By Faye-Chantelle Mondesir
When October comes around, it’s time to head to beautiful SAINT LUCIA for one of the most culturally-rich festivals in the world! The highly anticipated annual Jounen Kwéyòl (Creole Day) festival is routinely celebrated on the stunning, topographical Caribbean island on the last Sunday of the month across island.
Saint Lucia sits nestled with poise between Martinique and St. Vincent, arrayed with its famous twin Pitons and dynamic walk-in volcanic attraction among others. Annually hosted from 1984, on this festive day, the various towns and communities island wide chosen to host the festival, reenact traditional and cultural norms inherited from ancestors.
Some of the highlights of this vibrant festival include delectable local dishes; meals such as green fig and salt fish (the national dish of Saint Lucia), plantains, a range of breadfruit dishes, several varieties of fish, manicou (opossum), souse (pork soup flavoured with cucumber), fried floats/ bakes, accra (fried dough containing salt fish infused with a range of local seasonings) and paime (conkies).
The favoured fish, chicken or beef bouillon stewed with dasheen, yams, plantains, banana and of course the highly popular dumpling, local drinks such as cocoa tea and an inviting, refreshing range of fresh, local fruit juices are all just a few of the special Creole day delicacies greatly anticipated during the weekend of cultural feasting and merry-making.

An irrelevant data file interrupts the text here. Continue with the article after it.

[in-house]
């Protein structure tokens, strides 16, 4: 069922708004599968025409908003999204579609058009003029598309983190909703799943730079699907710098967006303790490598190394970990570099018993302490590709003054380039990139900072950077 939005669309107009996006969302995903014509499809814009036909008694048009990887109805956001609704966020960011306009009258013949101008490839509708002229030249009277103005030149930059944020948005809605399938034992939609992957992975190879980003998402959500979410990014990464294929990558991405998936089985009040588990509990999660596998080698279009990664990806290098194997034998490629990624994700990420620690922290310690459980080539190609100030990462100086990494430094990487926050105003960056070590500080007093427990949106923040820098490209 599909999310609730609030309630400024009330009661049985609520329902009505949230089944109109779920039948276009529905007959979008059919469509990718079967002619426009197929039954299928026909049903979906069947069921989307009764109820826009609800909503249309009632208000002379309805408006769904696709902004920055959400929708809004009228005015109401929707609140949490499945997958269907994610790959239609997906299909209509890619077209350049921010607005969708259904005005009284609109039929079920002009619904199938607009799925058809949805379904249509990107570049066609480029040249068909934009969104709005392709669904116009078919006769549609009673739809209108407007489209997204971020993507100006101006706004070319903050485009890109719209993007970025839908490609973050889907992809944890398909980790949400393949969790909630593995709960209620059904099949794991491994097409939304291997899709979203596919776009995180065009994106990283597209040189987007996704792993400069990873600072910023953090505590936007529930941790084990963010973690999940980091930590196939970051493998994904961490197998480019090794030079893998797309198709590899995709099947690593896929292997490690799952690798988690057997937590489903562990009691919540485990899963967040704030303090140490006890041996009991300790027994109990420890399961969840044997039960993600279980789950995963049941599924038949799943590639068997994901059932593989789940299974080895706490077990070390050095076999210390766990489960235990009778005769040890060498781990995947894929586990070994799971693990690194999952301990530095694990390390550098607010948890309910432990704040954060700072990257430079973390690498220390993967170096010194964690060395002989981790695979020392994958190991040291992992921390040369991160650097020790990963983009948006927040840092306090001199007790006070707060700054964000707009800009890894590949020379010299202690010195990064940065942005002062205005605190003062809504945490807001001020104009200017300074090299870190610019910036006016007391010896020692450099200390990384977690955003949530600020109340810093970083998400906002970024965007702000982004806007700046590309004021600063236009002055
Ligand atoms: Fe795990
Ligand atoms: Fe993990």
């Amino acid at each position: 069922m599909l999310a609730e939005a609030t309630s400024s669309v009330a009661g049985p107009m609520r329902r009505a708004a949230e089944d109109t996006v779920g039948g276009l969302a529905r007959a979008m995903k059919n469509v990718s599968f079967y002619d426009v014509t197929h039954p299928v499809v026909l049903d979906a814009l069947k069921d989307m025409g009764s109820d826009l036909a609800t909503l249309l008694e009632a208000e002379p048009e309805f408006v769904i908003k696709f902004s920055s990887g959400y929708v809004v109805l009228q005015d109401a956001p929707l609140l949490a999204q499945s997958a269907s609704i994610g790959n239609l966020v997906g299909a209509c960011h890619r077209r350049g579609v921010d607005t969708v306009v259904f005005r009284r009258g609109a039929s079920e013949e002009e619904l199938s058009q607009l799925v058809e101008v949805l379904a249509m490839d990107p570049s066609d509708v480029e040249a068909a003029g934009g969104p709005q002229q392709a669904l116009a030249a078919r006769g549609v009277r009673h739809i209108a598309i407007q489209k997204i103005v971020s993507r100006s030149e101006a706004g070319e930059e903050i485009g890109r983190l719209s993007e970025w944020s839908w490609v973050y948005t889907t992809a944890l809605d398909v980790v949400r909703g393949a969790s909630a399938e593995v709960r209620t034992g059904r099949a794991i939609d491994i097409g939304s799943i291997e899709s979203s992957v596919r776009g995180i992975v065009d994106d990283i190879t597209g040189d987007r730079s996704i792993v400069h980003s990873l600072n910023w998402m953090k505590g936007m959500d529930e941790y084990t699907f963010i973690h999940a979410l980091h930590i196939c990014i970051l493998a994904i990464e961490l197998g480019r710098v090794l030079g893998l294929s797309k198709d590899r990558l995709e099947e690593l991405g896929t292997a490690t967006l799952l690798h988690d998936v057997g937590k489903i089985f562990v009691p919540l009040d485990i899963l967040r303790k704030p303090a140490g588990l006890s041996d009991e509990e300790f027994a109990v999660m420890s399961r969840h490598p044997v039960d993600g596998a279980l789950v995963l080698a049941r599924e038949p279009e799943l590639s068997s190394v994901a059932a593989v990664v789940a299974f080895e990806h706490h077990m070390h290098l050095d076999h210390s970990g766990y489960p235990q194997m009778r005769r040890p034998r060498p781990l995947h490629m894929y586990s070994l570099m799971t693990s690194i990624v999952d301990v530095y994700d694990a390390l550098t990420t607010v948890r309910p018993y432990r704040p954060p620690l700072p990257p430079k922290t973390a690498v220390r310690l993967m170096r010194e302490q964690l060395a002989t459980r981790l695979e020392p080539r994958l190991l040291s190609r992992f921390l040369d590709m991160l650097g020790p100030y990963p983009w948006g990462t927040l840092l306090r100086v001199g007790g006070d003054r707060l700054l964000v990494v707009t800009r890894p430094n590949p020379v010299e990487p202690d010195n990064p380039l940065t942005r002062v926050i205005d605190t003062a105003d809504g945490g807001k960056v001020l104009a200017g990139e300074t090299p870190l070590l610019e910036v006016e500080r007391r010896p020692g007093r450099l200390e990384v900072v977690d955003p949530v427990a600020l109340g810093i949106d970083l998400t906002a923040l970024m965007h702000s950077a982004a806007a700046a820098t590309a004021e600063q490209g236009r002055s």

A bit more about the colourful festival for the unfamiliar; Aside from the mouth-watering cuisinical highlights, the event is vivaciously infused with rhythmical ‘kweyol’ music, a lot of which have been handed down from ancient generations.
The Tambos drum is the most prominent instrument used besides vocals, beaten and played throughout the celebrations as natives communicate in their mother creole language and enjoy the activities. Saint Lucia is multi-lingual, but ‘patois,’ as ‘Creole’ is affectionately referred to on-island, is the main form of verbal expression and communication among older residents and within rural communities.
The occasion is observed and honoured by patrons both sporting and representing with the island’s National wear, such as the Wob Dwiete, complemented with matching head gear and traditionally accessorised.
This is usually the choice fashion statement from the Friday through to the Sunday among all age groups, yet another highlight of the celebrations.
As a modern alternative, the younger, more conventional creole festival party-goers model clothing of all styles and colours, made from the traditional creole and plaid fabric called Madras. This modern fashion statement is both a substitute and contrast to the extreme layers of skirts and dresses, allowing them to fully represent their local heritage with their own generational touch. Here’s wishing all Saint Lucians at home and abroad A SPECTACULAR CREOLE DAY!
CAN’T SPEAK THE LANGUAGE? HERE’S YOUR CHANCE TO LEARN THE CREOLE LANGUAGE!